State Troopers at Logan Airport Face Lawsuit over Alleged “False” Arrest and “Malicious” Charge
BOSTON/South Boston - At least one Massachusetts State Trooper is being sued by a California man following his arrest at Logan Airport in 2011.
Jason Cabot, with an address in San Francisco alleges that Trooper William Lewis and other unidentified troopers wrongfully arrested him shortly after he arrived in Boston on a flight from the west coast.
In a complaint filed at the US District Court in Boston on August 9, Cabot alleges that he “was rudely accosted by an unknown state police trooper,” while loading luggage into his vehicle driven by his friend at around 1 am on August 8, 2011.
Along with his friend, identified as Maksim Sigal, Cabot drove to the State Trooper’s F barracks at the airport to report the alleged incident, which is not detailed in the complaint.
The complaint claims that Cabot entered the barracks alone, while Sigal waited outside in the car with Cabot’s dog, and was told by a trooper at the reception to wait.
While waiting in the lobby, Cabot received a call from Sigal who asked how long the wait would take.
Trooper Lewis, who entered from outside asked Cabot in an allegedly “extremely aggressive tone” demanded to know if he was speaking to Sigal sitting outside in the car.
Lewis allegedly “proceeded behind a secure area, and began ridiculing Mr. Cabot and Mr. Sigal loudly.”
Cabot, “believed he heard Lewis refer to [himself] and his friend as ‘faggots’,” according to the complaint.
Around this point, Sigal entered the barracks and asked at reception how long the wait would take.
Trooper Lewis allegedly handled the query by “angrily” shouting at Sigal to “… SIT DOWN AND SHUT UP!” (emphasis in complaint).
Growing frustrated, Cabot claims he then joined Sigal at the reception desk, and asked for Lewis’ name.
The complaint alleges, “Lewis refused to prove [sic] his name, and instead threateningly shouted ‘You want my name?? [sic] I’ll give you my name!”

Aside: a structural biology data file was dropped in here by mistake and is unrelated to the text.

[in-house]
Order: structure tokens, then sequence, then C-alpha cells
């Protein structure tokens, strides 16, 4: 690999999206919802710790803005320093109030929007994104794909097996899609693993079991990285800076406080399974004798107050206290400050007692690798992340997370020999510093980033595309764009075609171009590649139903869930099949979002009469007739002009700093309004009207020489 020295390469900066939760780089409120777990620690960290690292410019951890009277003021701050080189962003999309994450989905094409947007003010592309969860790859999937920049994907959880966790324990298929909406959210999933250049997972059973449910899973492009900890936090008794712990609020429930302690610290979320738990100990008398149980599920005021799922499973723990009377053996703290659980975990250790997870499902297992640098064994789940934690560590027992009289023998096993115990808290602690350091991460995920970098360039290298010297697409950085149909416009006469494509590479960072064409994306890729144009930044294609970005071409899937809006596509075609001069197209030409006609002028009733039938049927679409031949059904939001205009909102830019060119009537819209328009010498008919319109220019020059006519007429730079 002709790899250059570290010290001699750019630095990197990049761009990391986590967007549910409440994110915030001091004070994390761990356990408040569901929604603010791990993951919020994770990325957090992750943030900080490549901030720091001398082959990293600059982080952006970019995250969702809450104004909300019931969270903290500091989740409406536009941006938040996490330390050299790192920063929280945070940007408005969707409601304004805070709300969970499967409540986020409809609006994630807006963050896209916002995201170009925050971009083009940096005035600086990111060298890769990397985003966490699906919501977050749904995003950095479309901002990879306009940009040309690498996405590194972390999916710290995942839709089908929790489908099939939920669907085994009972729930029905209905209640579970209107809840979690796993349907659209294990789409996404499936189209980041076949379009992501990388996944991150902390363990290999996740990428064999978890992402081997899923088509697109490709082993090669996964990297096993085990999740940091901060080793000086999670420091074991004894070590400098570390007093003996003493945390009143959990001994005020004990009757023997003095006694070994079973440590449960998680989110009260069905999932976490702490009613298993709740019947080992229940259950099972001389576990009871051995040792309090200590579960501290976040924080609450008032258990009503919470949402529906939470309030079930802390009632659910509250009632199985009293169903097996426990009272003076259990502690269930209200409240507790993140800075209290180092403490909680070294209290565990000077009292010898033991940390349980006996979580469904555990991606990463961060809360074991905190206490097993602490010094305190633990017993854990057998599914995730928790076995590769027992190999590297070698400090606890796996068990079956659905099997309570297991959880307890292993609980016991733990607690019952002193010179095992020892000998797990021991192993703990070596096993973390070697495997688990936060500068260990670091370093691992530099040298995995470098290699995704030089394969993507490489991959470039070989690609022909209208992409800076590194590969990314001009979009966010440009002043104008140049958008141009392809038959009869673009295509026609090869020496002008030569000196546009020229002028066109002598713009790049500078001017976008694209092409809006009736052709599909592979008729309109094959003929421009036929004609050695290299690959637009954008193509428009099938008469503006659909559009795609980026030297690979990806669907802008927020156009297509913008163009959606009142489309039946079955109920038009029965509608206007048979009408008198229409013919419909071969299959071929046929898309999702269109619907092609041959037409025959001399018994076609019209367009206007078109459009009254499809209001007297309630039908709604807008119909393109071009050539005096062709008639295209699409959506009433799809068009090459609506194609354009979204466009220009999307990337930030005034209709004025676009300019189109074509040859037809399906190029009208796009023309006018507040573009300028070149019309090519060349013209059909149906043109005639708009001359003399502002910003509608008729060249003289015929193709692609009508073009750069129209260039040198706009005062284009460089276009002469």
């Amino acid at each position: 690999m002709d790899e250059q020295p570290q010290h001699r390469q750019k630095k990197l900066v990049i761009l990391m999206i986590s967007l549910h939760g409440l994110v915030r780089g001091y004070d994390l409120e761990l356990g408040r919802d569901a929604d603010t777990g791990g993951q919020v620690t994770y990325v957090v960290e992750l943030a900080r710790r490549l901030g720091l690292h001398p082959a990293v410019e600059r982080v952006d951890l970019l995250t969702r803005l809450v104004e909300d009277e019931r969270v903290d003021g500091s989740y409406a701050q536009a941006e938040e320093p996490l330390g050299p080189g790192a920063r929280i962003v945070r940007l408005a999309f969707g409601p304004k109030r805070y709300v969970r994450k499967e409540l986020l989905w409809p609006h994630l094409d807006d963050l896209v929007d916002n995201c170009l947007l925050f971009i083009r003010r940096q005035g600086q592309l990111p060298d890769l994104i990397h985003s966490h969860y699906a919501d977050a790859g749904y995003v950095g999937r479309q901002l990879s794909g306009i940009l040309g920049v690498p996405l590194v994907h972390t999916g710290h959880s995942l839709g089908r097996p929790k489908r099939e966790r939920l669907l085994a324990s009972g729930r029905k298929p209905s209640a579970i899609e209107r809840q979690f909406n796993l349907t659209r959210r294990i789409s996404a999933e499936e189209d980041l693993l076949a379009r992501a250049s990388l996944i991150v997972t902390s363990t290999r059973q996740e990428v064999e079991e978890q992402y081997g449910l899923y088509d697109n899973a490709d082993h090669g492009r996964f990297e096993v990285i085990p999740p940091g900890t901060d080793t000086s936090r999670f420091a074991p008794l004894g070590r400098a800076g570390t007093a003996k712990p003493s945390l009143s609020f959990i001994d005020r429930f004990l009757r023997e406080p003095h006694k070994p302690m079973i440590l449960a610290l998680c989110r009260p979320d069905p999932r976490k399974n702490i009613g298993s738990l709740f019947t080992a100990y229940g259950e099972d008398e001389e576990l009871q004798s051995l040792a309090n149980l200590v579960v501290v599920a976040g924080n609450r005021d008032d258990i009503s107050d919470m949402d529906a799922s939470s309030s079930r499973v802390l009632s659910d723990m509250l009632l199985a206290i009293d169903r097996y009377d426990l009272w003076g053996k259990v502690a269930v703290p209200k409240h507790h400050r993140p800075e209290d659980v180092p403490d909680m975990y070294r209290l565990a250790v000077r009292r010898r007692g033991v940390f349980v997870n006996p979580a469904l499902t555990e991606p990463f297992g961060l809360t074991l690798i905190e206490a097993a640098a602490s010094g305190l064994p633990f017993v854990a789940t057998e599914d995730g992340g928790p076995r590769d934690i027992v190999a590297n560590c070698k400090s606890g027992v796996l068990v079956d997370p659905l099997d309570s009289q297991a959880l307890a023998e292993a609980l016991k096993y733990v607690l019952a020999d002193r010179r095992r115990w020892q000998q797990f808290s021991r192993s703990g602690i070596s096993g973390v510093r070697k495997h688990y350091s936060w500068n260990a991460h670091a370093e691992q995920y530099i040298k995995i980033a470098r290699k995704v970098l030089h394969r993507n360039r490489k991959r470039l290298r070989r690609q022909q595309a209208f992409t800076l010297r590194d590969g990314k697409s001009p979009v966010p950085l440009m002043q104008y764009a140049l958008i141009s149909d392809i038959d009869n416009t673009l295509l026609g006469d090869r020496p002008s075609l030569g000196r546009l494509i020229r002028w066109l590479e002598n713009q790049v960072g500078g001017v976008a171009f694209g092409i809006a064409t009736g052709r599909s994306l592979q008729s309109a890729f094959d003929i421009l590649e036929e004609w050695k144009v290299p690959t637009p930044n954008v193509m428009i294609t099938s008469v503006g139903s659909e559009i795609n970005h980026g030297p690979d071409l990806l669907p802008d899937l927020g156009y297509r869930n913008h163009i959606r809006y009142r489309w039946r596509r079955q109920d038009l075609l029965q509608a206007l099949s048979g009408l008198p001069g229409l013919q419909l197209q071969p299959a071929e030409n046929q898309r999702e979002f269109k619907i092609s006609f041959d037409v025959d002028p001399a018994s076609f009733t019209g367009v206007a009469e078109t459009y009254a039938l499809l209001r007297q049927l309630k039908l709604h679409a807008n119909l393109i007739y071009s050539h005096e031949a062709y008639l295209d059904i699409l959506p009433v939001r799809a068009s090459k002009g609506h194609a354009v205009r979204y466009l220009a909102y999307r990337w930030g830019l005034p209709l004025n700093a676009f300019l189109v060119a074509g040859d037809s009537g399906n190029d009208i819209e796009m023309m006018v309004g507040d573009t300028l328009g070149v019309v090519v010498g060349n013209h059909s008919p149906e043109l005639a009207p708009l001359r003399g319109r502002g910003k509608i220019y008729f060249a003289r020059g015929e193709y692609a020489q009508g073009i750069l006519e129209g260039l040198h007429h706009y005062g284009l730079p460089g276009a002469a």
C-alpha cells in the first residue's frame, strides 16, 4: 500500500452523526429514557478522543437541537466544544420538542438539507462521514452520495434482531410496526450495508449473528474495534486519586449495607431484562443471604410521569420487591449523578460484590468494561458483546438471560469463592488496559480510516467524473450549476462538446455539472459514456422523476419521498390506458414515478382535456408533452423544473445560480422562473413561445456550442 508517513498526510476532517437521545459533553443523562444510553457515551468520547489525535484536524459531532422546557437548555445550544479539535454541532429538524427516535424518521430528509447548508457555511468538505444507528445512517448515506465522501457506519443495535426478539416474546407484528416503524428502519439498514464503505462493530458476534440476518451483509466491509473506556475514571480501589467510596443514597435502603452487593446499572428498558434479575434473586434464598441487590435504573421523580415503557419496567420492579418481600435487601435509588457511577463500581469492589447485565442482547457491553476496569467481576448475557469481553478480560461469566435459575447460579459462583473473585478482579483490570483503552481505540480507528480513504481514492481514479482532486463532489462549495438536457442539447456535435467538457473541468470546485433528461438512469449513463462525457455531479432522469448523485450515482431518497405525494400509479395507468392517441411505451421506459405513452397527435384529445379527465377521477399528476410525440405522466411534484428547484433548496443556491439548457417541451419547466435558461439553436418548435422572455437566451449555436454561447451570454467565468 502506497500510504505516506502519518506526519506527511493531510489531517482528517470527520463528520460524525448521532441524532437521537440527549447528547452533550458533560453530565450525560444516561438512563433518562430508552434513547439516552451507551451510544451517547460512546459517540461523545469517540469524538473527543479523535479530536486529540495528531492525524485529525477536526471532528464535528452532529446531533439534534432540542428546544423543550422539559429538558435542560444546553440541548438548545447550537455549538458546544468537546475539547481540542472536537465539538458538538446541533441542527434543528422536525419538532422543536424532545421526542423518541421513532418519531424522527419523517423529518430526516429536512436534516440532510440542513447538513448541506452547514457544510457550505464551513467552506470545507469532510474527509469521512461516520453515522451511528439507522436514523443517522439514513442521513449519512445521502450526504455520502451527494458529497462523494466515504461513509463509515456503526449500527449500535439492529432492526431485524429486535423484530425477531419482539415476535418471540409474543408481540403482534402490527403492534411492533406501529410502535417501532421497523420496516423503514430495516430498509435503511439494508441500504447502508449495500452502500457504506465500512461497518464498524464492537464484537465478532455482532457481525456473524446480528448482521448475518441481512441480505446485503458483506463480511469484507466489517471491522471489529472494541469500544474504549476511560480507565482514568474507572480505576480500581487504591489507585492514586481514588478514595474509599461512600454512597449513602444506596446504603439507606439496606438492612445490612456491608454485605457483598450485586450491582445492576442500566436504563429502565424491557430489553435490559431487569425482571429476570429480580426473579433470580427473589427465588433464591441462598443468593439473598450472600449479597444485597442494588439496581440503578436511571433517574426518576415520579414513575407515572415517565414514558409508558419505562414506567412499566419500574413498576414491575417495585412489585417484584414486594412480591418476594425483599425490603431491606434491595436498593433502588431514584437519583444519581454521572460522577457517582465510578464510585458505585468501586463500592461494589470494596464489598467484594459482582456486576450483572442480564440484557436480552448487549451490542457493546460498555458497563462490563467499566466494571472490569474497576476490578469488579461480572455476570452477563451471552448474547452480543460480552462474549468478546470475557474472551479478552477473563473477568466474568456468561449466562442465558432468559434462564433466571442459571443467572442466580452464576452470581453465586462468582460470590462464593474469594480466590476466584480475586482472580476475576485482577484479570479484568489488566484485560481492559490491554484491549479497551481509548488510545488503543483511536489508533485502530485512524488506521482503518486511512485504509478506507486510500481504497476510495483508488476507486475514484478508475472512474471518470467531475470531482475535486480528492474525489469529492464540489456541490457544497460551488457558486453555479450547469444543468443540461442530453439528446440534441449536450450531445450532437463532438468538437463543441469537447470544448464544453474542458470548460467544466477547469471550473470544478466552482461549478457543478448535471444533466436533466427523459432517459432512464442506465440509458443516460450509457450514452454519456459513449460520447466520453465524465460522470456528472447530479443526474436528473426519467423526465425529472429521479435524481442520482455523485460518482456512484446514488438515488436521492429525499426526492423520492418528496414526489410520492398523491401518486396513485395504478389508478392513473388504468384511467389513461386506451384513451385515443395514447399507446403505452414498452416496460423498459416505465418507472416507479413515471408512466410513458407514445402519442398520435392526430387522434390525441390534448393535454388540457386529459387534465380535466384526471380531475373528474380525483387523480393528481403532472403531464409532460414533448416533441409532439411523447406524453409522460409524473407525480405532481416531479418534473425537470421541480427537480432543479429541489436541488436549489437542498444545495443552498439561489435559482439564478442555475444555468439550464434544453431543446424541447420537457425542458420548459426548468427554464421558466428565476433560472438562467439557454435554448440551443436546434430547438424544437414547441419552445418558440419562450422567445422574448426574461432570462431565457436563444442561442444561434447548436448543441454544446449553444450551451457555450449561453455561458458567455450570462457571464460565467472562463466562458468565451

It alleges that, “Lewis then immediately came out from the secure area. Mr. Cabot believed that Lewis would assault him and Mr. Sigal, or start some kind of altercation, as Lewis' tone and demeanor were extremely aggressive and frightening. As a result, Mr. Cabot took out his cell phone, with the intention of exercising his constitutionally protected right to videorecord [sic] Lewis, in order to protect his personal safety.”
When Lewis allegedly “angrily yelled in Mr. Cabot’s face,” the two men “explained that they weren't sure what the problem was, and did not understand why Lewis was so upset.”
The complaint claims Lewis then “became even more enraged, and told Mr. Cabot to ‘shut up before you have a complaint issue against you’.”
Allegedly in intending to file a complaint against Cabot, Lewis then demanded Cabot’s age, to which Cabot refused, asserting that he had no obligation to provide his age.
“At this point, enraged, and his face red,” Lewis decided to place Cabot under arrest allegedly for having “chestbumped” Lewis, and “then forcefully shoved Mr. Cabot against the wall,” the complaint alleges.
It says, “Lewis proceeded to falsely arrest Mr. Cabot, without probable cause, at approximately 2 AM on August 8, 2011,” and that another trooper assisted Lewis in the arrest, and “used such force” on him “that it caused [his] t-shirt to rip.”
The police report subsequently claimed that Cabot chest-bumped Lewis, and that his hands were “balled into fists,” but the plaintiff denies this claiming that, according to the complaint, his hands were full with a cellphone and a Kindle e-reader.
Cabot claims he, “never touched, chestbumped, or made contact with Mr. Lewis in any way,” and neither did he “ball his hands into fists.”
It alleges that Lewis and other unidentified officers handcuffed Cabot, and kept him handcuffed for several hours; that he was forced to fully undress and then strip searched; that he was not given access to his blood pressure medication, and was not released until the afternoon that day following his appearance in East Boston Municipal Court.
The complaint alleges that he “was falsely and maliciously charged by Lewis and Doe Defendants [to be identified through discovery] with ‘Assault and Battery on a Police Officer’.”
Cabot “vigorously contested the charge, and ultimately it was dismissed [by the municipal court].”
As a result of his arrest, Cabot claims to have experienced “significant emotional distress and mental anguish”.
The complaint alleges multiple violations of the plaintiff’s constitutional rights, including the rights to free speech, to privacy, and to be free from unreasonable search and seizure by false arrest, detention, and strip search.
It also alleges violations of the Massachusetts Civil Rights Act, and claims that Lewis and other unidentified troopers are liable for assault and battery, false imprisonment, false arrest, intentional infliction of emotional distress, defamation, abuse of process, and malicious prosecution.
The defense has yet to be file an answer to the complaint, and the case will be heard by Judge F. Dennis Saylor IV.
This article was produced for Open Media Boston's Open Court Project.